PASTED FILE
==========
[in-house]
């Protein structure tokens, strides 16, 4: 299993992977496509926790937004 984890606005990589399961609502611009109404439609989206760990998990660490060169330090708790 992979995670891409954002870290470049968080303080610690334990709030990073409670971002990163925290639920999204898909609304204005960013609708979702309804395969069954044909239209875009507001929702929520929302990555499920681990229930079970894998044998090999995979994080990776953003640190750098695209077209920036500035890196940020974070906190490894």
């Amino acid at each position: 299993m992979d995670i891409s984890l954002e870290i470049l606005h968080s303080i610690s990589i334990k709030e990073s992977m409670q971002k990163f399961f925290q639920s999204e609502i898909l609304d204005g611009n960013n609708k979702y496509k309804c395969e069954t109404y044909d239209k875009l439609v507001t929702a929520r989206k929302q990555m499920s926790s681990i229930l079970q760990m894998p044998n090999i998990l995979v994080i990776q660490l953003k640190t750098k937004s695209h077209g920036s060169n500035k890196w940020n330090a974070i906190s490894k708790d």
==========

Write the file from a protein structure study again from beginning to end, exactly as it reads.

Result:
[in-house]
């Protein structure tokens, strides 16, 4: 299993992977496509926790937004 984890606005990589399961609502611009109404439609989206760990998990660490060169330090708790 992979995670891409954002870290470049968080303080610690334990709030990073409670971002990163925290639920999204898909609304204005960013609708979702309804395969069954044909239209875009507001929702929520929302990555499920681990229930079970894998044998090999995979994080990776953003640190750098695209077209920036500035890196940020974070906190490894």
């Amino acid at each position: 299993m992979d995670i891409s984890l954002e870290i470049l606005h968080s303080i610690s990589i334990k709030e990073s992977m409670q971002k990163f399961f925290q639920s999204e609502i898909l609304d204005g611009n960013n609708k979702y496509k309804c395969e069954t109404y044909d239209k875009l439609v507001t929702a929520r989206k929302q990555m499920s926790s681990i229930l079970q760990m894998p044998n090999i998990l995979v994080i990776q660490l953003k640190t750098k937004s695209h077209g920036s060169n500035k890196w940020n330090a974070i906190s490894k708790d």